If there’s one thing I’m hopeless at, it’s map-making. Whether it’s a dungeon, town or entire continent, my efforts end up looking so….. well, wrong. No siree, maps definitely aren’t my forte. Thankfully there’s no shortage of online help for my particular afflication, and the latest issue of the ever lovely Roleplaying Tips Weekly has pointed me at another one.
No prizes for guessing what the Roleplaying City Map Generator does, but what it does, it does pretty well in a charmingly appealing old-school kind of way. It’s actually something of a misnomer as it’ll generate anything from a Hamlet right up to a modern US city in glorious vector-graphic-ovision, stopping along at Viking villages, Wild West towns and pretty much anything else (if you tweak the setting enough) en route. Clever, it is. It’s a Windows application, though as those things can be made to run on Linux and Mac OS too with little effort, that’s cool by me. Oh, the irony of Windows binaries becoming a universal app format, eh?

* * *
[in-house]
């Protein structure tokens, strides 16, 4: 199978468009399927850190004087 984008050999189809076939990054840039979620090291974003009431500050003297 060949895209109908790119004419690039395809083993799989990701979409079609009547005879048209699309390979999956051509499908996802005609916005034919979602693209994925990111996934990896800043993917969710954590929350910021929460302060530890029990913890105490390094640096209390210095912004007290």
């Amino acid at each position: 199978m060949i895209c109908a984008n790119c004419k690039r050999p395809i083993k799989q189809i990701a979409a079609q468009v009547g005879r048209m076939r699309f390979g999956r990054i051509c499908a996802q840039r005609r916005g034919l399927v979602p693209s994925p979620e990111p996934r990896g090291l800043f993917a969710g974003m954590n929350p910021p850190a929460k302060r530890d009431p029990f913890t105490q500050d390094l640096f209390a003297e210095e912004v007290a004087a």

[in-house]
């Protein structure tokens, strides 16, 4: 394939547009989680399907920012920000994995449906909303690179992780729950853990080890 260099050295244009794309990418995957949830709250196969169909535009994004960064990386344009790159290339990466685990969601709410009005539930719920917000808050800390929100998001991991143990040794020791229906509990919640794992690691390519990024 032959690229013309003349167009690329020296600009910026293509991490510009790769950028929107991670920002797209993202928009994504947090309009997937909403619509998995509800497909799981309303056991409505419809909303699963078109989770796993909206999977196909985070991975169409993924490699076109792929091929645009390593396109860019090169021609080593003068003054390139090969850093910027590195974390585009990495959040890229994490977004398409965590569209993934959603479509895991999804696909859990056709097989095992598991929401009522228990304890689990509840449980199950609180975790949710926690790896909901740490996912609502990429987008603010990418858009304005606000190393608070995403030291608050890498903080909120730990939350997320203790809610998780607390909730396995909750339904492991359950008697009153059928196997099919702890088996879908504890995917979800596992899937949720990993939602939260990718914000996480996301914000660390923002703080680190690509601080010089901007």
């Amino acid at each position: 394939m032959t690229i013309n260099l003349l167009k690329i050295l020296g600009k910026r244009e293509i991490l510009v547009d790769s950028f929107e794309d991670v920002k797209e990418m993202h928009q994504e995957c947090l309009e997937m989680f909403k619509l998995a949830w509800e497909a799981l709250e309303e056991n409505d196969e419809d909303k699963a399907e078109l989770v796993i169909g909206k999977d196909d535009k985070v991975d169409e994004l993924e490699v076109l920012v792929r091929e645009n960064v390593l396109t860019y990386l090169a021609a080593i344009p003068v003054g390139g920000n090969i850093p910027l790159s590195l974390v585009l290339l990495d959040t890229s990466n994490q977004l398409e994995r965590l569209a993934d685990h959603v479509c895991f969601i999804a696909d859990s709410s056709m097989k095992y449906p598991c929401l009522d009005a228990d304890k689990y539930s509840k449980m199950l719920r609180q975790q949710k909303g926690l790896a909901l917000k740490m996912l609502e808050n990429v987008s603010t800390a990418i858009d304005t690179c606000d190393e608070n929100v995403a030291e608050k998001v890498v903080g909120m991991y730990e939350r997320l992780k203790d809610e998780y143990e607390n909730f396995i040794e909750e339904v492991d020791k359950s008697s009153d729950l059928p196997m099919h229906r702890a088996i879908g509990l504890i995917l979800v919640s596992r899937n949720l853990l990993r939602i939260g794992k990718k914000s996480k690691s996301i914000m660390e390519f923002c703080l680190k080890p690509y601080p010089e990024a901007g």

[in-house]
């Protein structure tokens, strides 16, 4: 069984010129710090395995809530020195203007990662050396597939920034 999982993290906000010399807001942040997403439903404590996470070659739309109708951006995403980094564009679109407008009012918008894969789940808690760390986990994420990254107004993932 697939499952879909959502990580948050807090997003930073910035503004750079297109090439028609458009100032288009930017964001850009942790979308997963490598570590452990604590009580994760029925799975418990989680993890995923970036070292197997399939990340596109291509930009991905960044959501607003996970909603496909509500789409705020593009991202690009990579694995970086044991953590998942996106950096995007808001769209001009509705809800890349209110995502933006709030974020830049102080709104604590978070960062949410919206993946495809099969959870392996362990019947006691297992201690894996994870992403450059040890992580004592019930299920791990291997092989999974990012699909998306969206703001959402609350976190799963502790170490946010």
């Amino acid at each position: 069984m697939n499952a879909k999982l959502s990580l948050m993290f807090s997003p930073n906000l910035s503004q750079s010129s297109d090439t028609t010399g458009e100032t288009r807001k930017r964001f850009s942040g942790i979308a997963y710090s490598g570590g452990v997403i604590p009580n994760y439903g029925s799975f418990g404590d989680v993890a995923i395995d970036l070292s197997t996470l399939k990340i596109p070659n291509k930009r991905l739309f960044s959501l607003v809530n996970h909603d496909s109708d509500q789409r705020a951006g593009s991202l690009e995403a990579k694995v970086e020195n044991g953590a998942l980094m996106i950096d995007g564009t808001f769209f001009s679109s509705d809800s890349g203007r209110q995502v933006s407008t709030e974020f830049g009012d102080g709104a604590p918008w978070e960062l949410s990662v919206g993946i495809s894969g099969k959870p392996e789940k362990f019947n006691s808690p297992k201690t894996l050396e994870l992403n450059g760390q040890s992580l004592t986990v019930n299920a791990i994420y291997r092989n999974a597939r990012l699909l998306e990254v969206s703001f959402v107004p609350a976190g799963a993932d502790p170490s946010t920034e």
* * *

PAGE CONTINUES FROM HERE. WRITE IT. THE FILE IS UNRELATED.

Here’s a quick example I like to call Verbonc, the Faded City. There’s nothing like munging a classic RPG location name to get the juices flowing :D .
This was generated using the Small Town with Incomplete City Wall Around City Centre template, which gives it that rather nice “once was mighty, now fallen” feel that would be perfect for any 4e Points of Light setting. The Generator only outputs .bmp images (see? old school!), but that’s easily fixed by loading into pretty much any paint program (I used MS Paint in this case, for speed) and saving as a .jpg, shrinking the images from around 4Mb to a mere 234k. This is a 1200 pixel square image (click to see full size), but the app will also generate a tileable set of images if you prefer your maps really, really big. That’s perfect if you want to export the map and add place names, etc.
What’s good about the generator is that it does exactly what it needs to do; there’s plenty of twiddly dials and settings to get just the right appearance, and the result is a usable map of your settlement. The output is good enough to use as-is, or it can be turned into something beautiful in GIMP or Photoshop if you’ve the time, talent and patience. There’s a few rough edges (menu is, annoyingly, spelt incorrectly – but English isn’t the author’s native language – and the City Name Generator needs work), but overall it’s perfect for a map making numpty like me.